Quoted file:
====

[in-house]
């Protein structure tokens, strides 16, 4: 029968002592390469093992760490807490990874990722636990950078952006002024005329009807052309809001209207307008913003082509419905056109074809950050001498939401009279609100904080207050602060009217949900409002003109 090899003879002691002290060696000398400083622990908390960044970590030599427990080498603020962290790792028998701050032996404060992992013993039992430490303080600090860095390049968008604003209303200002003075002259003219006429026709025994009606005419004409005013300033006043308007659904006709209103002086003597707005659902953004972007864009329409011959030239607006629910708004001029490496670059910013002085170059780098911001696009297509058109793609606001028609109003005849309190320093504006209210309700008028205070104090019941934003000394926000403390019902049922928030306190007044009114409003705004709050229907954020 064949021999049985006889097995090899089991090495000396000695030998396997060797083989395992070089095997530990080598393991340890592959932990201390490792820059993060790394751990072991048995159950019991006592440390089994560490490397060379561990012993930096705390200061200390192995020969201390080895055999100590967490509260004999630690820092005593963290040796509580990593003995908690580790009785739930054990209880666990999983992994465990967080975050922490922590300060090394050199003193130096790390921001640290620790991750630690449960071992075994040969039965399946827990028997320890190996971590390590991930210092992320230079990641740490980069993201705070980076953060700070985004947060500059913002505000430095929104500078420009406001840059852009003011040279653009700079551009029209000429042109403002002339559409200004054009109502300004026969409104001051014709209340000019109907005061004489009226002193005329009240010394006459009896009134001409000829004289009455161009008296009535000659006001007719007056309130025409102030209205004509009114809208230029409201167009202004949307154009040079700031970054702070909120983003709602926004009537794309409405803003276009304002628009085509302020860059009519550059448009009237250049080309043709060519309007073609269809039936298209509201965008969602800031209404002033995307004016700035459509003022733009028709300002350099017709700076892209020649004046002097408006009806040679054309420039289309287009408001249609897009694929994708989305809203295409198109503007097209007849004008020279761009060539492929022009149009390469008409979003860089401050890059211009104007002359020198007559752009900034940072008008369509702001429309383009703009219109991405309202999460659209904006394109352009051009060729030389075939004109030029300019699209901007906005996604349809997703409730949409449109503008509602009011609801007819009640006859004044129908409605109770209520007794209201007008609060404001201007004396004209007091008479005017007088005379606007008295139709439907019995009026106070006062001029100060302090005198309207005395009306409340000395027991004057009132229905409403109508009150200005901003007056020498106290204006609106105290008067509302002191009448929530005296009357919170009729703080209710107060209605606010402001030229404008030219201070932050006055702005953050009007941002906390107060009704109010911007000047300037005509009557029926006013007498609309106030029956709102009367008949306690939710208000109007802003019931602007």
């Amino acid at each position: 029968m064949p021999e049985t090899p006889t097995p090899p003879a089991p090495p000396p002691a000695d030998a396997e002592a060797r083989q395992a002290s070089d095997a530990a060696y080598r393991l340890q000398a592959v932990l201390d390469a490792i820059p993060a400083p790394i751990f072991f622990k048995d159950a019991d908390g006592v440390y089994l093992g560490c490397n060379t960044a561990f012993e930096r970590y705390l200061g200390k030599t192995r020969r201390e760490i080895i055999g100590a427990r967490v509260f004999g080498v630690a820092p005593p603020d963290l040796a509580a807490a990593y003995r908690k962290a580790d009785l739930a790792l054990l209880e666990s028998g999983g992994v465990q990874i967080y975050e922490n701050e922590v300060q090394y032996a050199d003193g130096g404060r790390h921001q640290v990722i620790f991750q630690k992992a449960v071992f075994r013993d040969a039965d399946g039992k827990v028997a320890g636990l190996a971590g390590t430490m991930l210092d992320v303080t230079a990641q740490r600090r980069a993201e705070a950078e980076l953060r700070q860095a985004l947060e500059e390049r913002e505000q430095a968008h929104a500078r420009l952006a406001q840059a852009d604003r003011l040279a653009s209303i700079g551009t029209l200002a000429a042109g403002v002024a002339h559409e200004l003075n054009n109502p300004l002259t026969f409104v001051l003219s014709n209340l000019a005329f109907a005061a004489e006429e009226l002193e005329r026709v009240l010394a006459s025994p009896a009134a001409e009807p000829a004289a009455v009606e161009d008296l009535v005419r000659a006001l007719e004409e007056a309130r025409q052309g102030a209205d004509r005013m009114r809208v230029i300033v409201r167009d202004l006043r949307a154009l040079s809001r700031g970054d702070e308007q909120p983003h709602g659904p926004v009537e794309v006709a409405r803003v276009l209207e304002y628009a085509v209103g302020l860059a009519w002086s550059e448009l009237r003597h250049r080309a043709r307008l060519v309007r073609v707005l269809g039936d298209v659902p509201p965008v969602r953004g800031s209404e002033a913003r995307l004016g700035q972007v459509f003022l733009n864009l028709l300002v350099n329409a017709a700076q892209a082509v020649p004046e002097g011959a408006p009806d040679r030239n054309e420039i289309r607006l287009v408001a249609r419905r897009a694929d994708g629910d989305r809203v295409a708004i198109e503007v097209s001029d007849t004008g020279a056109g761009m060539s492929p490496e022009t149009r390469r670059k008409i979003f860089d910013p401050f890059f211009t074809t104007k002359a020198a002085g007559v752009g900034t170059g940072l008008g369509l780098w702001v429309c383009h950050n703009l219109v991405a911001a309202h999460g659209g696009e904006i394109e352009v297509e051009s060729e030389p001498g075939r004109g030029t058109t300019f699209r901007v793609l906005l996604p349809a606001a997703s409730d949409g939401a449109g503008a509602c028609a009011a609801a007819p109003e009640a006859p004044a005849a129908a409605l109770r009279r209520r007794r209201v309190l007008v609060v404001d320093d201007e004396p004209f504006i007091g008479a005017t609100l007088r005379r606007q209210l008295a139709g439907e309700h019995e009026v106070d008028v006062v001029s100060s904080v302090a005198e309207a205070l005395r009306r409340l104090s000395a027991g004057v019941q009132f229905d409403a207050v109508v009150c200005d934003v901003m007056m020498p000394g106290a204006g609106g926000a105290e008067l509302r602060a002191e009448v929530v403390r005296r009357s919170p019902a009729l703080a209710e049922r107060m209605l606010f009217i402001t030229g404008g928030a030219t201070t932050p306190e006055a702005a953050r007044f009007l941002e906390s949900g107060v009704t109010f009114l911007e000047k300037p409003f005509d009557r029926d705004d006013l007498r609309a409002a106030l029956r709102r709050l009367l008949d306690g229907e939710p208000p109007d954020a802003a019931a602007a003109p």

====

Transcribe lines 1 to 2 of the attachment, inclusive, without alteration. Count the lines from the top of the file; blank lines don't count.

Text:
[in-house]
């Protein structure tokens, strides 16, 4: 029968002592390469093992760490807490990874990722636990950078952006002024005329009807052309809001209207307008913003082509419905056109074809950050001498939401009279609100904080207050602060009217949900409002003109 090899003879002691002290060696000398400083622990908390960044970590030599427990080498603020962290790792028998701050032996404060992992013993039992430490303080600090860095390049968008604003209303200002003075002259003219006429026709025994009606005419004409005013300033006043308007659904006709209103002086003597707005659902953004972007864009329409011959030239607006629910708004001029490496670059910013002085170059780098911001696009297509058109793609606001028609109003005849309190320093504006209210309700008028205070104090019941934003000394926000403390019902049922928030306190007044009114409003705004709050229907954020 064949021999049985006889097995090899089991090495000396000695030998396997060797083989395992070089095997530990080598393991340890592959932990201390490792820059993060790394751990072991048995159950019991006592440390089994560490490397060379561990012993930096705390200061200390192995020969201390080895055999100590967490509260004999630690820092005593963290040796509580990593003995908690580790009785739930054990209880666990999983992994465990967080975050922490922590300060090394050199003193130096790390921001640290620790991750630690449960071992075994040969039965399946827990028997320890190996971590390590991930210092992320230079990641740490980069993201705070980076953060700070985004947060500059913002505000430095929104500078420009406001840059852009003011040279653009700079551009029209000429042109403002002339559409200004054009109502300004026969409104001051014709209340000019109907005061004489009226002193005329009240010394006459009896009134001409000829004289009455161009008296009535000659006001007719007056309130025409102030209205004509009114809208230029409201167009202004949307154009040079700031970054702070909120983003709602926004009537794309409405803003276009304002628009085509302020860059009519550059448009009237250049080309043709060519309007073609269809039936298209509201965008969602800031209404002033995307004016700035459509003022733009028709300002350099017709700076892209020649004046002097408006009806040679054309420039289309287009408001249609897009694929994708989305809203295409198109503007097209007849004008020279761009060539492929022009149009390469008409979003860089401050890059211009104007002359020198007559752009900034940072008008369509702001429309383009703009219109991405309202999460659209904006394109352009051009060729030389075939004109030029300019699209901007906005996604349809997703409730949409449109503008509602009011609801007819009640006859004044129908409605109770209520007794209201007008609060404001201007004396004209007091008479005017007088005379606007008295139709439907019995009026106070006062001029100060302090005198309207005395009306409340000395027991004057009132229905409403109508009150200005901003007056020498106290204006609106105290008067509302002191009448929530005296009357919170009729703080209710107060209605606010402001030229404008030219201070932050006055702005953050009007941002906390107060009704109010911007000047300037005509009557029926006013007498609309106030029956709102009367008949306690939710208000109007802003019931602007």